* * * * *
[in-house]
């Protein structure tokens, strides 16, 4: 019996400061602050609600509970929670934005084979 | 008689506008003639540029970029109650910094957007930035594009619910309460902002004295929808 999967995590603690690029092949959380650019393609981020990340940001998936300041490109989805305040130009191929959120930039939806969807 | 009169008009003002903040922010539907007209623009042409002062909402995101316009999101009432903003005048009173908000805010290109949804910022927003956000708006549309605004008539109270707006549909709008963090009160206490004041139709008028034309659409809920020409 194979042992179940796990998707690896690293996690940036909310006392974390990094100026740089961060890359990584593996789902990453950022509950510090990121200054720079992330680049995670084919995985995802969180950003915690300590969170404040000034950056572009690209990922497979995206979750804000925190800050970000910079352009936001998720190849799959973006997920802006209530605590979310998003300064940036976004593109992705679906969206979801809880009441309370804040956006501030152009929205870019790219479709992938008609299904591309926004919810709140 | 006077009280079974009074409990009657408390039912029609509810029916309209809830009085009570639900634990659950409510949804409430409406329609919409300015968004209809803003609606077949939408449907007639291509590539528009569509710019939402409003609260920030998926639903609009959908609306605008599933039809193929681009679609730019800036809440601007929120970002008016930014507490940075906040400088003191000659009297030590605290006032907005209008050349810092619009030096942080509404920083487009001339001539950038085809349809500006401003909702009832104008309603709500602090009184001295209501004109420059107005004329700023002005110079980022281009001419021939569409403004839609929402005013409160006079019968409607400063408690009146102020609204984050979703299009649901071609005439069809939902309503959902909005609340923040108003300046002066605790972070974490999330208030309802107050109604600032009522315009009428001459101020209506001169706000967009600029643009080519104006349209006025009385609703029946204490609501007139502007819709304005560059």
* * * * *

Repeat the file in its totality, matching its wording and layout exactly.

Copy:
[in-house]
């Protein structure tokens, strides 16, 4: 019996400061602050609600509970929670934005084979 | 008689506008003639540029970029109650910094957007930035594009619910309460902002004295929808 999967995590603690690029092949959380650019393609981020990340940001998936300041490109989805305040130009191929959120930039939806969807 | 009169008009003002903040922010539907007209623009042409002062909402995101316009999101009432903003005048009173908000805010290109949804910022927003956000708006549309605004008539109270707006549909709008963090009160206490004041139709008028034309659409809920020409 194979042992179940796990998707690896690293996690940036909310006392974390990094100026740089961060890359990584593996789902990453950022509950510090990121200054720079992330680049995670084919995985995802969180950003915690300590969170404040000034950056572009690209990922497979995206979750804000925190800050970000910079352009936001998720190849799959973006997920802006209530605590979310998003300064940036976004593109992705679906969206979801809880009441309370804040956006501030152009929205870019790219479709992938008609299904591309926004919810709140 | 006077009280079974009074409990009657408390039912029609509810029916309209809830009085009570639900634990659950409510949804409430409406329609919409300015968004209809803003609606077949939408449907007639291509590539528009569509710019939402409003609260920030998926639903609009959908609306605008599933039809193929681009679609730019800036809440601007929120970002008016930014507490940075906040400088003191000659009297030590605290006032907005209008050349810092619009030096942080509404920083487009001339001539950038085809349809500006401003909702009832104008309603709500602090009184001295209501004109420059107005004329700023002005110079980022281009001419021939569409403004839609929402005013409160006079019968409607400063408690009146102020609204984050979703299009649901071609005439069809939902309503959902909005609340923040108003300046002066605790972070974490999330208030309802107050109604600032009522315009009428001459101020209506001169706000967009600029643009080519104006349209006025009385609703029946204490609501007139502007819709304005560059």